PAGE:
I liked the book a lot because of Hoyt's spin on how we so often repeat our parents' mistakes, often with a twist.
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Natalie



Joined: 25 Mar 2007
Posts: 1693

PostPosted: Sat Dec 14, 2013 11:35 am    Post subject: Reply with quote

JMM wrote:
I don't think her husband would have let her go. It was pretty clear he was obsessed by her.


I think if she had been cold and indifferent with him from the start instead of playing games he would have realized at some point letting her go was the best decision.

Quote:

I just don't like the unspoken idea (that many men seem to follow); if a man falls in love/lust/obsession with a woman - it's somehow her fault/responsibility.


I didn't get the impression that it was only his mother to blame. His father had played a part, too, as well as Felix's own choices.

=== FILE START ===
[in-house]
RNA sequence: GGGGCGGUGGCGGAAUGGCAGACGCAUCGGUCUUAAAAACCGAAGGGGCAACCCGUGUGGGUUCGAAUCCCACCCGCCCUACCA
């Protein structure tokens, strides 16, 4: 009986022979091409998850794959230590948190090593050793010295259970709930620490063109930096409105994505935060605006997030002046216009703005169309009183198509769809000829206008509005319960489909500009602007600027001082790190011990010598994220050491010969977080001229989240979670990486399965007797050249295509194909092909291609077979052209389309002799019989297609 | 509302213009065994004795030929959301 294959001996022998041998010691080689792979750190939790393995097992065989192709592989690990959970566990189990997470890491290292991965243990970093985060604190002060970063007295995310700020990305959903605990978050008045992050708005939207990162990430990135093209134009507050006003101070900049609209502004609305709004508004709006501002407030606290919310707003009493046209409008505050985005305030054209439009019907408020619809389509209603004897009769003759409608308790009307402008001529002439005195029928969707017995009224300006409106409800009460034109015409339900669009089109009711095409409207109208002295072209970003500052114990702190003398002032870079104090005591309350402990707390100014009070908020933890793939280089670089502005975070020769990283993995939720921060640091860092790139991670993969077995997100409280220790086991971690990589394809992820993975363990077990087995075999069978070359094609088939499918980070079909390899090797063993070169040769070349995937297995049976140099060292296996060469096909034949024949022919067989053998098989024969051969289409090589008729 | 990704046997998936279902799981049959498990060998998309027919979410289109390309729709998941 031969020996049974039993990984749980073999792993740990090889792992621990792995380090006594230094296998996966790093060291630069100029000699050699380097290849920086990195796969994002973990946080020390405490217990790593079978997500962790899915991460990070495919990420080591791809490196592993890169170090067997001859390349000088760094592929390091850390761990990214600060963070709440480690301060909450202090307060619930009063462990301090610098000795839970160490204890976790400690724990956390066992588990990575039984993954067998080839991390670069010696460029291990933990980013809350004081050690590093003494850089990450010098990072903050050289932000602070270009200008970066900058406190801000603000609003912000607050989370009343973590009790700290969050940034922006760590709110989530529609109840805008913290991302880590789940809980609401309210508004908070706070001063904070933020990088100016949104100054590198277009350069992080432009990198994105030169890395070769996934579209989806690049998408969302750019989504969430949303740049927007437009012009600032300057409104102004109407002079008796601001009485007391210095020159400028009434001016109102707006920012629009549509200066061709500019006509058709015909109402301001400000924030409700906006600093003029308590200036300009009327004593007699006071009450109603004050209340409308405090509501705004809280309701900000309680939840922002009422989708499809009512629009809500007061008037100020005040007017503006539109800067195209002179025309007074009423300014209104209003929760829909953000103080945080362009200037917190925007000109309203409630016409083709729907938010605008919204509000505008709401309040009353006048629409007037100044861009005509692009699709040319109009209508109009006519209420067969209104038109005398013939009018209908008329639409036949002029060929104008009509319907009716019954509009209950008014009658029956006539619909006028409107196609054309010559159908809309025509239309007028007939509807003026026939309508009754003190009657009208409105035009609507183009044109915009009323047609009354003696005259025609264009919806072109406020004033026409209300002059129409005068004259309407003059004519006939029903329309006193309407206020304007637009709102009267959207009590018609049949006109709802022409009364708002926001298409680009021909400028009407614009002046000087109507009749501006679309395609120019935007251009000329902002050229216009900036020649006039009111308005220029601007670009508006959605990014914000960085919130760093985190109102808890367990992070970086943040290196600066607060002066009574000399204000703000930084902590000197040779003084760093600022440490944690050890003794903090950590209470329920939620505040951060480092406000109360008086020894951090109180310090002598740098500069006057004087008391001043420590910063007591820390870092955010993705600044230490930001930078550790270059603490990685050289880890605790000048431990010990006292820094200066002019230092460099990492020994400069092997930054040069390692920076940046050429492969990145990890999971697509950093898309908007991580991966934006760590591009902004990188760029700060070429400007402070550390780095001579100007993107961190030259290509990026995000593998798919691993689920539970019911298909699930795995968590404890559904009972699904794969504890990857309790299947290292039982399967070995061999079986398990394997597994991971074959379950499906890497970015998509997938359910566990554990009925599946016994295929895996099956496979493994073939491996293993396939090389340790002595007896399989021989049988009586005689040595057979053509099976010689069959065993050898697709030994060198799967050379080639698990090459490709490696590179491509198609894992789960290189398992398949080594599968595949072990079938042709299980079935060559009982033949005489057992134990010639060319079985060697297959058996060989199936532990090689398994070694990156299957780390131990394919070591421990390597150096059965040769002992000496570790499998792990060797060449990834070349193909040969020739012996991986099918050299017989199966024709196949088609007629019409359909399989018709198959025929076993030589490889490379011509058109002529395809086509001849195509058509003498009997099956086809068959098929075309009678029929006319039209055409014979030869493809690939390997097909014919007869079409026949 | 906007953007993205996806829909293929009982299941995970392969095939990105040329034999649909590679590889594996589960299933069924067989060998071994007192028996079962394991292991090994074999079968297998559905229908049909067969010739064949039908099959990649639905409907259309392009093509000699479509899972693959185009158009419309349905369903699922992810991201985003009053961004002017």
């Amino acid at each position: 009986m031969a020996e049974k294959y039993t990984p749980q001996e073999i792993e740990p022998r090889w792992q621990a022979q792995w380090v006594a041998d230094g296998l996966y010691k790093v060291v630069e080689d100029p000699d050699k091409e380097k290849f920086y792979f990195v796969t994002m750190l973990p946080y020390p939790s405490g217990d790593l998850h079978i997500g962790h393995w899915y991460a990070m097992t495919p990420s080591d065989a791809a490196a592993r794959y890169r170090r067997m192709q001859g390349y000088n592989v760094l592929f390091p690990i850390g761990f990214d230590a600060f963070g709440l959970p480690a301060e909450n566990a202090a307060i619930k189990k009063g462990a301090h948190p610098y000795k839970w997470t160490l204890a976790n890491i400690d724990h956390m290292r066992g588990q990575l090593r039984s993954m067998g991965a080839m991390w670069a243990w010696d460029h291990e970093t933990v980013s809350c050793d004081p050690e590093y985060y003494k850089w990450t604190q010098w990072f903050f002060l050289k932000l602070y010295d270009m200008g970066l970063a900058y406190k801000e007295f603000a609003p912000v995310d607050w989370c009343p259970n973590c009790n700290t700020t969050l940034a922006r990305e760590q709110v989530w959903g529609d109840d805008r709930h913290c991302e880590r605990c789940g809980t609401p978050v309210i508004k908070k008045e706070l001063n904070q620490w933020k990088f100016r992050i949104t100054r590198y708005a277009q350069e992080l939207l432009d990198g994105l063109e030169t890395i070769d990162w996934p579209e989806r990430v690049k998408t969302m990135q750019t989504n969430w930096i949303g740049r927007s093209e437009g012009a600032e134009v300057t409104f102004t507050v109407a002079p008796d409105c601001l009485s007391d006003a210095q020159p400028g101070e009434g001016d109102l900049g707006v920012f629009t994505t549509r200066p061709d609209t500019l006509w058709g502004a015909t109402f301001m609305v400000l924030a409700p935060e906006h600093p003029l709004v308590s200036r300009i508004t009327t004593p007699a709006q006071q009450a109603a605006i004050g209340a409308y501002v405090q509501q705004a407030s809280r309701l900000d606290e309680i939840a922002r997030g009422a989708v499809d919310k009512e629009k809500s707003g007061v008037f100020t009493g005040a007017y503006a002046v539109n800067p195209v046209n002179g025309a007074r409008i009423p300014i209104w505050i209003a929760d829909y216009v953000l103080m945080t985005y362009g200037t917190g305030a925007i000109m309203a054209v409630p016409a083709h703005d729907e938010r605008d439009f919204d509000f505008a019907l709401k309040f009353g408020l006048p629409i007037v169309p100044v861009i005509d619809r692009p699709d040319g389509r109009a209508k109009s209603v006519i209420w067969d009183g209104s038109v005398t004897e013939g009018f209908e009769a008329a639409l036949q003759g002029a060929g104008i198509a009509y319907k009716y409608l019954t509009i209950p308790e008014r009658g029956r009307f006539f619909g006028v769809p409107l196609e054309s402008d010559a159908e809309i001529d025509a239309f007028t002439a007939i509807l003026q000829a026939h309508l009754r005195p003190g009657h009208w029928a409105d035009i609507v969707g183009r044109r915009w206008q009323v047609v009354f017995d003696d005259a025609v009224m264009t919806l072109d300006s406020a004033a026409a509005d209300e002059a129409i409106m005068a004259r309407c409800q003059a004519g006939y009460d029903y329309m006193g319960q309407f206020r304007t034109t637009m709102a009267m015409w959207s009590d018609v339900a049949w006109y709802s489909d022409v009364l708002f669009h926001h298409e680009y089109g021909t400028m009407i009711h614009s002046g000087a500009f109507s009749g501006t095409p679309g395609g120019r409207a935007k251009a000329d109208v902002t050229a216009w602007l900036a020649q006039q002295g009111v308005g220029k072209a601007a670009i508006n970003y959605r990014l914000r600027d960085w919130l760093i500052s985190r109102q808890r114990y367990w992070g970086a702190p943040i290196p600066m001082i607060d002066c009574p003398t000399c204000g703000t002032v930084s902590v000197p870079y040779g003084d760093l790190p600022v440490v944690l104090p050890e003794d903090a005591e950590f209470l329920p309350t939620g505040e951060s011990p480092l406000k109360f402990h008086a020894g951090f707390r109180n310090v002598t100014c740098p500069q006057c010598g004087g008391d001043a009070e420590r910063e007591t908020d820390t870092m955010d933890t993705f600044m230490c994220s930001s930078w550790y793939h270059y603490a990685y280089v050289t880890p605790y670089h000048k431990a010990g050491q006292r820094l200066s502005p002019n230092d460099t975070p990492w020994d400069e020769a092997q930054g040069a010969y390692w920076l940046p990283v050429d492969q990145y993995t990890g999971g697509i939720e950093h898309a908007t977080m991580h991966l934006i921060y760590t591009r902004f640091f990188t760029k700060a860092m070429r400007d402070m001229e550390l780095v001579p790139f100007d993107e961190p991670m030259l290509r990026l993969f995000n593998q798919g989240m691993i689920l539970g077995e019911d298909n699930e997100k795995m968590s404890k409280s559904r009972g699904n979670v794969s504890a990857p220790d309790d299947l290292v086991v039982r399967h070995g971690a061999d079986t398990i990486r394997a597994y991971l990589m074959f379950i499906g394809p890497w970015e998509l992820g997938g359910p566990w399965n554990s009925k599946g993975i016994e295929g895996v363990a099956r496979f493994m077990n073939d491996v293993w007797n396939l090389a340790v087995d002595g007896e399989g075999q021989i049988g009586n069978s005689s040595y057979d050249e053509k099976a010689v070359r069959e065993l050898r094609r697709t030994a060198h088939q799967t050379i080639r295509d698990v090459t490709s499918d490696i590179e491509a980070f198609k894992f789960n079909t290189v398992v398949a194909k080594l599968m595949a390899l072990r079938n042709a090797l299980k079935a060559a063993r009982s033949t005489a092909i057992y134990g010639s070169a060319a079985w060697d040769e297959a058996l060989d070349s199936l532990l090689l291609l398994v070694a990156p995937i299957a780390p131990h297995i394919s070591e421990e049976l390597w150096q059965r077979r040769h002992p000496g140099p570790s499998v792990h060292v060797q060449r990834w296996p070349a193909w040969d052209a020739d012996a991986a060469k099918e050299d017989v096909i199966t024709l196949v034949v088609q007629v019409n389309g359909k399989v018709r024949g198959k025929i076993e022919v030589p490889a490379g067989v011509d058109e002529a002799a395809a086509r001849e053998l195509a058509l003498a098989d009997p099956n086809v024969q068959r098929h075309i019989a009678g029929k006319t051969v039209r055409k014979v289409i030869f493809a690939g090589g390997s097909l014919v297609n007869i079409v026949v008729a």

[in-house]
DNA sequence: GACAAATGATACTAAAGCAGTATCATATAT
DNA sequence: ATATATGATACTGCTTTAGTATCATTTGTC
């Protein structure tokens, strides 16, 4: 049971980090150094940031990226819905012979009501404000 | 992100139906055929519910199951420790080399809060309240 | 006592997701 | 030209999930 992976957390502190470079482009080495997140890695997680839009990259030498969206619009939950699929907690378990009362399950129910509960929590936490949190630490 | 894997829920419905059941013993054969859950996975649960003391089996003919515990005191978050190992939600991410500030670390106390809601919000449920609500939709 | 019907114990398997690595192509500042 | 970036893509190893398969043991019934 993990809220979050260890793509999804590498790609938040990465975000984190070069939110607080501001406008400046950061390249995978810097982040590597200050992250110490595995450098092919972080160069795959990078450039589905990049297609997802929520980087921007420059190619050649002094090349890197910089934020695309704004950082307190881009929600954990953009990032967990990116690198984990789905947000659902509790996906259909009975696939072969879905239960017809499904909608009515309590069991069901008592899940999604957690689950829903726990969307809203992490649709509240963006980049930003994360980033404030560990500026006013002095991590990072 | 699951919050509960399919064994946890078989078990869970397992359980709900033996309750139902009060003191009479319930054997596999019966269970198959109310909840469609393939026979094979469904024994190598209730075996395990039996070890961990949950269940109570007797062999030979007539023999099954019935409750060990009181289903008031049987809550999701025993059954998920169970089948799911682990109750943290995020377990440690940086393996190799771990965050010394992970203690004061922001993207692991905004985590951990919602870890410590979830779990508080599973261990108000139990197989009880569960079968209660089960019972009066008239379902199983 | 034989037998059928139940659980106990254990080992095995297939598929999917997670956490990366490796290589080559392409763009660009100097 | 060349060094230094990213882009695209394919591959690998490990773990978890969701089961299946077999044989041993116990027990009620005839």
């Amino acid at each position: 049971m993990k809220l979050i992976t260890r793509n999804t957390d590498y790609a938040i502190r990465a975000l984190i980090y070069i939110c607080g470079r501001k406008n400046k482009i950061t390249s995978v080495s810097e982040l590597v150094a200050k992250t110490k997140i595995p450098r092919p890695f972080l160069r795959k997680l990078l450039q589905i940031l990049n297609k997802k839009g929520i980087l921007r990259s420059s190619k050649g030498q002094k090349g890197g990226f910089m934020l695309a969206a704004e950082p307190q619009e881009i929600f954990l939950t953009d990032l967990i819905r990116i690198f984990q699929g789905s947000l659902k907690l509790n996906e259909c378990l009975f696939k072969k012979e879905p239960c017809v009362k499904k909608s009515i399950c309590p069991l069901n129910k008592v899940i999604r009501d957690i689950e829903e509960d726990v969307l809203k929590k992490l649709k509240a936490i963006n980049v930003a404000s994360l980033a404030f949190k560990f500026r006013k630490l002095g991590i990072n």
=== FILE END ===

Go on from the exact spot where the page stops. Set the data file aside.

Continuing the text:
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Blackjack1



Joined: 21 Feb 2011
Posts: 797
Location: Portland, OR

PostPosted: Sat Dec 14, 2013 2:00 pm    Post subject: Reply with quote

Lynda X...
Quote:
"The father was guilty of wanting this woman so badly that he negotiated for her hand and more importantly, did not love his son. He should have had the strength to separate from his wife and commit to loving his "adopted" son, but then again, we all know people who don't have the clarity of judgment or the strength to do what is best for them."


I remember feeling quite appalled that Felix's father had in essence bought a woman for marriage against her will. What else can you call it when the woman is sold by her parents against her wishes into a loveless marriage to a man that knows she doesn't want him? On top of that tragedy, we learn that Felix's mother loved another person. That part of the story paints a pretty despicable portrait of the father. Having said that the mother is characterized as clearly warped too and proceeds to use her son as a weapon in a power struggle. It was helpful having all the background prior to Felix's own attempts to marry.